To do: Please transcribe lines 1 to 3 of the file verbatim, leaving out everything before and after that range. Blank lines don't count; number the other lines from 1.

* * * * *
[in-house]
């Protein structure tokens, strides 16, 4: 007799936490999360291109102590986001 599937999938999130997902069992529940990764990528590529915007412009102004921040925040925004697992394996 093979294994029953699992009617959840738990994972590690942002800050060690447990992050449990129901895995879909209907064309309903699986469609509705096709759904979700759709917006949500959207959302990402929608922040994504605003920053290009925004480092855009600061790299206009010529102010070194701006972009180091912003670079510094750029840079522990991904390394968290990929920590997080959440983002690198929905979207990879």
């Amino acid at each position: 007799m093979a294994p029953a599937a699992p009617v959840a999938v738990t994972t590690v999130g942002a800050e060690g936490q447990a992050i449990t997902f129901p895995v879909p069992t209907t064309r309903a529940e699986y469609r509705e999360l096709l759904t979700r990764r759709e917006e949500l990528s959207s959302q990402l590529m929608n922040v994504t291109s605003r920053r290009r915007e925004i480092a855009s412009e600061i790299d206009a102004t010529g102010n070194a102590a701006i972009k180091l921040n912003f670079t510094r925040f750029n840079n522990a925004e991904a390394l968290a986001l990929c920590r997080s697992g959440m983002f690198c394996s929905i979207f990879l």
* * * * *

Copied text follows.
[in-house]
């Protein structure tokens, strides 16, 4: 007799936490999360291109102590986001 599937999938999130997902069992529940990764990528590529915007412009102004921040925040925004697992394996 093979294994029953699992009617959840738990994972590690942002800050060690447990992050449990129901895995879909209907064309309903699986469609509705096709759904979700759709917006949500959207959302990402929608922040994504605003920053290009925004480092855009600061790299206009010529102010070194701006972009180091912003670079510094750029840079522990991904390394968290990929920590997080959440983002690198929905979207990879």
């Amino acid at each position: 007799m093979a294994p029953a599937a699992p009617v959840a999938v738990t994972t590690v999130g942002a800050e060690g936490q447990a992050i449990t997902f129901p895995v879909p069992t209907t064309r309903a529940e699986y469609r509705e999360l096709l759904t979700r990764r759709e917006e949500l990528s959207s959302q990402l590529m929608n922040v994504t291109s605003r920053r290009r915007e925004i480092a855009s412009e600061i790299d206009a102004t010529g102010n070194a102590a701006i972009k180091l921040n912003f670079t510094r925040f750029n840079n522990a925004e991904a390394l968290a986001l990929c920590r997080s697992g959440m983002f690198c394996s929905i979207f990879l």